How do I keep ETS in sync when I have multiple nodes at scale?

I’m not sure if this is a Phoenix or Elixir question. I’m building this all using Phoenix, but I think this relates to Elixir and the OTP generally.

Let’s say that I build and deploy an app on AWS and it gets a tremendous amount of traffic – in order to handle the traffic, multiple “nodes” will run, from my understanding. However, each of these nodes will have it’s own ETS tables.

I need my app to work as one unit – I cannot have one node with ETS tables that are not perfectly synchronized with all other nodes.

What do I need to do to ensure that if one node updates an ETS table that all other nodes will also be updated.

Thanks much!


ETS is single-machine.

Mnesia is multi-machine.

Mnesia wraps ETS and DETS to add a distributed transaction layer, it running as in-memory mode is exactly a distributed ETS. :slight_smile:


I only have three key-value pairs to store. The entire app is tiny, in fact – only about 6 routes – and it does almost nothing. The one thing it will do, however, is receive hundreds of millions of hits per day. Do I need the overhead of Mnesia simply because of the scaling issue? If so, doesn’t that render ETS itself almost useless for anything other than (toy?) apps that never have to worry about scale?

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@jononomo Your requirement that the ETS tables be perfectly synchronized is the problem - this is a non-trivial problem to solve generally, and is one that every distributed database has to deal with in some way (e.g. CAP theorem and related tradeoffs on guarantees).

Mnesia solves this problem, to some degree, though you have to do extra work to make it resilient to network partitions. Another approach is to have a process which synchronizes data between nodes, using CRDTs to handle conflict resolution, e.g. Phoenix.Tracker. There are some libraries which build on this capability, such as dispatch. You may find that the latter works better for your use case.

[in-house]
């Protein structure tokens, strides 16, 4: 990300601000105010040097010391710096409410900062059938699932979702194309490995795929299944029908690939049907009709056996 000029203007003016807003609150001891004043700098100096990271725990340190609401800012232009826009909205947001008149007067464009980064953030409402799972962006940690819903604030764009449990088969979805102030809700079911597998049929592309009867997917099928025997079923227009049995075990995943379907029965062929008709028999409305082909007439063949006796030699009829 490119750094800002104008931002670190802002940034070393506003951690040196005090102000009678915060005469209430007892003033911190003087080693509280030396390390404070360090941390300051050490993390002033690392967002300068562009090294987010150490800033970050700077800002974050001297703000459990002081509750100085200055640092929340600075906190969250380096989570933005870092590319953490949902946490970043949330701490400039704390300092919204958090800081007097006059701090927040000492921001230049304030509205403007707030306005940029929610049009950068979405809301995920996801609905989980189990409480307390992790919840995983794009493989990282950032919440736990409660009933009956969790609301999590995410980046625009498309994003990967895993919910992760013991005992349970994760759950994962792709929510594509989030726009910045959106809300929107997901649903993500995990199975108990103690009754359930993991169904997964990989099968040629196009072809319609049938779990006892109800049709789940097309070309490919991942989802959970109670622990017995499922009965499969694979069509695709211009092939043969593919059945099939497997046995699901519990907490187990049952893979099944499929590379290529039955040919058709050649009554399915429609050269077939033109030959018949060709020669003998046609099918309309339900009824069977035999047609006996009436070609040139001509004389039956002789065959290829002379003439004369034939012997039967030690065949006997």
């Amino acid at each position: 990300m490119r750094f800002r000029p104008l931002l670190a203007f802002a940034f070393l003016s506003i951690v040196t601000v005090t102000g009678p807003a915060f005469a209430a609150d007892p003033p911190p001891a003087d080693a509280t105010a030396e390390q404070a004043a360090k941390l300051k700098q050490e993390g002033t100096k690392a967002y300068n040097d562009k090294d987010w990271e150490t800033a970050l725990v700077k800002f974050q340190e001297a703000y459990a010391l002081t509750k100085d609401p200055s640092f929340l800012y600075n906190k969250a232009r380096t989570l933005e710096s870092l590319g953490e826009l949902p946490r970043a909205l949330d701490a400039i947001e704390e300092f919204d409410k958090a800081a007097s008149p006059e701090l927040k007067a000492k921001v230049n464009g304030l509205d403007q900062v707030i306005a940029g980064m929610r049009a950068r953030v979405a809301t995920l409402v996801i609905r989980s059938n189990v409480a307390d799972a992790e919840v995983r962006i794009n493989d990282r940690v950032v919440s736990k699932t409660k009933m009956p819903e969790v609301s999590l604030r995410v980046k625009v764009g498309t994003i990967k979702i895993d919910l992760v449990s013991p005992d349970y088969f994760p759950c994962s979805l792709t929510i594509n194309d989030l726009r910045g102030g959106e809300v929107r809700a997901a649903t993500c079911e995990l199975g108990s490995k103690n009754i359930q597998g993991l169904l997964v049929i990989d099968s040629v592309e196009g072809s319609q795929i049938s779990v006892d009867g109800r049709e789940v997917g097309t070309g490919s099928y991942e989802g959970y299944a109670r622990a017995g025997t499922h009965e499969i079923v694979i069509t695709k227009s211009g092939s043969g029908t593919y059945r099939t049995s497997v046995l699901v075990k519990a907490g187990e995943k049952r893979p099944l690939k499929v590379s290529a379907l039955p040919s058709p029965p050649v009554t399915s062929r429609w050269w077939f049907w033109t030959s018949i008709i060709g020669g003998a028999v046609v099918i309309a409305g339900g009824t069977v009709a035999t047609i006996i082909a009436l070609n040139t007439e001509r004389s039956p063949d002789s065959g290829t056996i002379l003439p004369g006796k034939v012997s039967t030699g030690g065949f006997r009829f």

ETS is extremely useful for a broad array of cases, but for your specific need here, it is not the appropriate tool.


afaik mnesia carries a write overhead, not really a read overhead.

what is the payload size, and what is the spike RPS, are the nodes to be geo distributed etc. how do you intent to load balance, what is max accepted latency etc.

fyi in my benchmarks a 5$/month scaleway (really low powered) server can do around 800 RPS, (~70 million hits per day) - and this is going through the phoenix browser pipeline and html rendering etc - and with the db call cached in ets.

I assume a single server can handle your load… so fire up some servers and loadtest it.


Thanks for your patient explanation, @bitwalker, and your good questions/points @outlog.

The app basically manages three JSON configs. Each of these JSON configs will be updated between 1 - 5 time per day. However, they will be read hundreds of millions of times per day.

In terms of the payload size: the configs themselves are small – just a couple dozen lines of JSON each. All the app will do is issue 302 redirects hundreds of millions of times per day based on the contents of the configs – so it will just constantly read out of the ETS table, perform a quick calculation, and then issue a redirect.

I’m not sure what spike RPS means, but traffic ebbs and flows with the time of day and the day of the week, and can rise or fall by a factor of 100.

In terms of load balancing, I haven’t thought about that yet - somehow I thought AWS/OTP handles that under the covers for me…?

Geo distributed… that would probably be an extremely good idea for our use case, but not planning to do this for the initial iteration.

Max accepted latency for the client to receive the 302 redirect would be about 30 ms. In terms of updating ETS and synchronizing ETS between all nodes, I’d be happy with 5 seconds and could live with 5 minutes.

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Mnesia is perfect for your use case then - writes are expensive because you have to execute a transaction across the cluster, but in your case that doesn’t matter, and reads are done against ETS locally, and are extremely fast, so your performance reqs should be easy to meet.


as payload is close to zero, and app logic the same, it’s save to say that the server will be done in close to no time (sub 1ms). what you are looking at will be network latency…

30ms is a very difficult (or rather impossible) target to reach without geo distribution - even light in fiber has certain speed limits…

for simplicity I would look at/consider using Lambda@Edge or similar for this very specific use case. (no app logic needed, no persistence, highly beneficial to geo-distribute, huge peak demand etc)

but if you can accept say cross atlantic network latency, and have it all in one data center, then I would also guess one server would suffice, and cost is more fixed/predictable.

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